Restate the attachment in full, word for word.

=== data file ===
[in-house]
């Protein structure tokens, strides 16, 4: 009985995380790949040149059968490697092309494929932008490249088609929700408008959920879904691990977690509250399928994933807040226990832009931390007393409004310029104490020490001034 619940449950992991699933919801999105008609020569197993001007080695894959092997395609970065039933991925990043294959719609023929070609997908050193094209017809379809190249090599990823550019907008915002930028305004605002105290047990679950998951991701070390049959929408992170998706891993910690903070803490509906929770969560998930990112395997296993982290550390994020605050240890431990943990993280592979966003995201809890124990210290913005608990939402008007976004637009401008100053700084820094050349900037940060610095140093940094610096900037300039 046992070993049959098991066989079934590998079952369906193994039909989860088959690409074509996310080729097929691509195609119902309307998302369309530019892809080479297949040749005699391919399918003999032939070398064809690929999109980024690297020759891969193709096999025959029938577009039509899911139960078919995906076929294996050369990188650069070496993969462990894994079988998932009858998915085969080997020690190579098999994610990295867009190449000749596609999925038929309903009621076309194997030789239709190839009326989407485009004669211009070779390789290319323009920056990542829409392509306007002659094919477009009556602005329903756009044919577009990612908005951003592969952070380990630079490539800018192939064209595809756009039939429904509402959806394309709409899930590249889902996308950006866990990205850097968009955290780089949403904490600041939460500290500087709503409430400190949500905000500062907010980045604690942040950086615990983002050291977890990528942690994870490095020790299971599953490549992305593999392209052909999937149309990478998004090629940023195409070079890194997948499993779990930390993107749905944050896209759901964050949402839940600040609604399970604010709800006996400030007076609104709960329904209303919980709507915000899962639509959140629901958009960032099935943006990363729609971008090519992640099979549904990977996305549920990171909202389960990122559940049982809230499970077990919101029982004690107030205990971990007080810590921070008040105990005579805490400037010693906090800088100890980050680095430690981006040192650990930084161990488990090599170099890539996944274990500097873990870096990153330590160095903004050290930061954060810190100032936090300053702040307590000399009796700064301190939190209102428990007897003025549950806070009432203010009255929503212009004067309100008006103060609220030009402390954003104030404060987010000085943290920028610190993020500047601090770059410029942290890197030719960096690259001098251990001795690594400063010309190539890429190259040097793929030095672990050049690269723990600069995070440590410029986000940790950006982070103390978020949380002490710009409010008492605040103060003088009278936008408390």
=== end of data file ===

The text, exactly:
[in-house]
């Protein structure tokens, strides 16, 4: 009985995380790949040149059968490697092309494929932008490249088609929700408008959920879904691990977690509250399928994933807040226990832009931390007393409004310029104490020490001034 619940449950992991699933919801999105008609020569197993001007080695894959092997395609970065039933991925990043294959719609023929070609997908050193094209017809379809190249090599990823550019907008915002930028305004605002105290047990679950998951991701070390049959929408992170998706891993910690903070803490509906929770969560998930990112395997296993982290550390994020605050240890431990943990993280592979966003995201809890124990210290913005608990939402008007976004637009401008100053700084820094050349900037940060610095140093940094610096900037300039 046992070993049959098991066989079934590998079952369906193994039909989860088959690409074509996310080729097929691509195609119902309307998302369309530019892809080479297949040749005699391919399918003999032939070398064809690929999109980024690297020759891969193709096999025959029938577009039509899911139960078919995906076929294996050369990188650069070496993969462990894994079988998932009858998915085969080997020690190579098999994610990295867009190449000749596609999925038929309903009621076309194997030789239709190839009326989407485009004669211009070779390789290319323009920056990542829409392509306007002659094919477009009556602005329903756009044919577009990612908005951003592969952070380990630079490539800018192939064209595809756009039939429904509402959806394309709409899930590249889902996308950006866990990205850097968009955290780089949403904490600041939460500290500087709503409430400190949500905000500062907010980045604690942040950086615990983002050291977890990528942690994870490095020790299971599953490549992305593999392209052909999937149309990478998004090629940023195409070079890194997948499993779990930390993107749905944050896209759901964050949402839940600040609604399970604010709800006996400030007076609104709960329904209303919980709507915000899962639509959140629901958009960032099935943006990363729609971008090519992640099979549904990977996305549920990171909202389960990122559940049982809230499970077990919101029982004690107030205990971990007080810590921070008040105990005579805490400037010693906090800088100890980050680095430690981006040192650990930084161990488990090599170099890539996944274990500097873990870096990153330590160095903004050290930061954060810190100032936090300053702040307590000399009796700064301190939190209102428990007897003025549950806070009432203010009255929503212009004067309100008006103060609220030009402390954003104030404060987010000085943290920028610190993020500047601090770059410029942290890197030719960096690259001098251990001795690594400063010309190539890429190259040097793929030095672990050049690269723990600069995070440590410029986000940790950006982070103390978020949380002490710009409010008492605040103060003088009278936008408390």